Fox News is looking into allegations that Clinton was under the effects of her lady hormones while making this decision, and whether her lying, cheating husband played any role in this.

Barack Obama's campaign chose to issue the following statement in repsonse to Clinton's comment - "Sen. Clinton's statement before the Argus Leader editorial board was unfortunate and has no place in this campaign," - apparently opting out of "Good point" at the last moment.

John McCain has yet to comment on the situation. Nap time, apparently.

Saturday, May 10, 2008

An Open Letter to Senator Arlen Specter

Senator Specter,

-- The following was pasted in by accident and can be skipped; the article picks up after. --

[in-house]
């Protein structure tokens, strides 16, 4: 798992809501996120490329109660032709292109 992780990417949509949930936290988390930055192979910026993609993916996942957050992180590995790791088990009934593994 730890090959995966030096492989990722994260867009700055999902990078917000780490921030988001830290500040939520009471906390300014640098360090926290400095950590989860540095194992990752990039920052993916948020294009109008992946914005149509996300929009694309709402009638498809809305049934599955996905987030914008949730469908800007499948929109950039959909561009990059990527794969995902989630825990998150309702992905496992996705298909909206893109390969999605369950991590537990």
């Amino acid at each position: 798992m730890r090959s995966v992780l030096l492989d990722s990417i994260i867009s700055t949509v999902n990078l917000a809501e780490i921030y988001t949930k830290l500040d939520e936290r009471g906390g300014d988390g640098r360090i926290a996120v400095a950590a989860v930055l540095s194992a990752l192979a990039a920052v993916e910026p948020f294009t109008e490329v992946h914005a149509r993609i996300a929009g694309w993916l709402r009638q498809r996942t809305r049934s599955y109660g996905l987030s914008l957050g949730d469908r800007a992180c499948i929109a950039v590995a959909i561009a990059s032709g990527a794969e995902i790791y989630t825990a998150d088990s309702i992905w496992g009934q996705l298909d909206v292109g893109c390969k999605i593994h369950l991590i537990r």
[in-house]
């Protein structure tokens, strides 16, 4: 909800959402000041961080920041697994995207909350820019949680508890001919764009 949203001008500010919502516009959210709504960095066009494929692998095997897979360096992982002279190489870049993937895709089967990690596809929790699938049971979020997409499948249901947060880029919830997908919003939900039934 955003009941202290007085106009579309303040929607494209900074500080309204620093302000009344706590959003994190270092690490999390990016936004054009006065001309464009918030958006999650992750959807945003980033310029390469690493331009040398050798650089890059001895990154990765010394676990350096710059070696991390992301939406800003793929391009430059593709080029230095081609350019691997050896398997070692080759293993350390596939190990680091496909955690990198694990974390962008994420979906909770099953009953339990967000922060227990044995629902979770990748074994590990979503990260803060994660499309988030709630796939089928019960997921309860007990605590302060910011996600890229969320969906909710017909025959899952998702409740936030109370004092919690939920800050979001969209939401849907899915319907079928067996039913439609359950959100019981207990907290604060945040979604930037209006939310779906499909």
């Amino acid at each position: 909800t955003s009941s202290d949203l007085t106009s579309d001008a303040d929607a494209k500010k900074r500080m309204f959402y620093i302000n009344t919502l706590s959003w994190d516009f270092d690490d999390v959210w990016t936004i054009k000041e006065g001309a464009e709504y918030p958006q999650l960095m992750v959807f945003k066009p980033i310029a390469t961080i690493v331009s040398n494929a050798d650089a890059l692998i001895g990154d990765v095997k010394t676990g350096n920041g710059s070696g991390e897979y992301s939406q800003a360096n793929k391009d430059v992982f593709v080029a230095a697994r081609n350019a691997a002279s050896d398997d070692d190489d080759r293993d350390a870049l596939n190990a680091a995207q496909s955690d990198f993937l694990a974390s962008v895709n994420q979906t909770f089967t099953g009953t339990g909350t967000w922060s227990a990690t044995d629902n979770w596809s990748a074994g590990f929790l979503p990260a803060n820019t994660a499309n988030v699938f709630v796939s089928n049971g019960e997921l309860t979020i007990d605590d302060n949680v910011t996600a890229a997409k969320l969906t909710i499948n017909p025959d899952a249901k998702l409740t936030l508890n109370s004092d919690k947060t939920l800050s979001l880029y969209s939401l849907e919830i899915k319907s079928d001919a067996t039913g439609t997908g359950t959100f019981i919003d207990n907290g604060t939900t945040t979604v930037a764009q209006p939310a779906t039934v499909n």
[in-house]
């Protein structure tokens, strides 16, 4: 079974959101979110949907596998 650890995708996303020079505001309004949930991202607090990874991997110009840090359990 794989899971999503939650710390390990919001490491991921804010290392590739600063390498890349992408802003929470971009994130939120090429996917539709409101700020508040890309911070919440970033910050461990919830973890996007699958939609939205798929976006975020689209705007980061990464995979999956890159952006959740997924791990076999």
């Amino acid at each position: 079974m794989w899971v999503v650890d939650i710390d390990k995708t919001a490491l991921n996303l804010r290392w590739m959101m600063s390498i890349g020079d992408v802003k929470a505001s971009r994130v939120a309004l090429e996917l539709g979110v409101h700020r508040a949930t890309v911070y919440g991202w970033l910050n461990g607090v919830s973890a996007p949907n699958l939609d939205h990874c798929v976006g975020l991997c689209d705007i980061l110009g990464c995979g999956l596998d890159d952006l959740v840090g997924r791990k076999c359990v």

I feel moved to direct this public essay towards you as a means to communicate, in plain public view, with what low regard it is in that I view your recent antics regarding the National Football League and the New England Patriots. Before proceeding further, and in the interest of full disclosure, I must make it known that I consider myself a Patriots fan, much as you consider yourself to be a fan of the Philadelphia Eagles. As we are brethren in this loose fraternity of fandom, I would like to assume that I may skip the details that define the fandom of a modern, educated, and civilized man and proceed directly to my main point of contention; however your recent actions lead me to believe that such an assumption may not be entirely safe. Make no mistake, Mr. Senator, I do not question your impressive academic and professional credentials, nor do I imply that you are uncivilized, but rather, I doubt the context within which you view your relative place within the dynamic of sports fanaticism.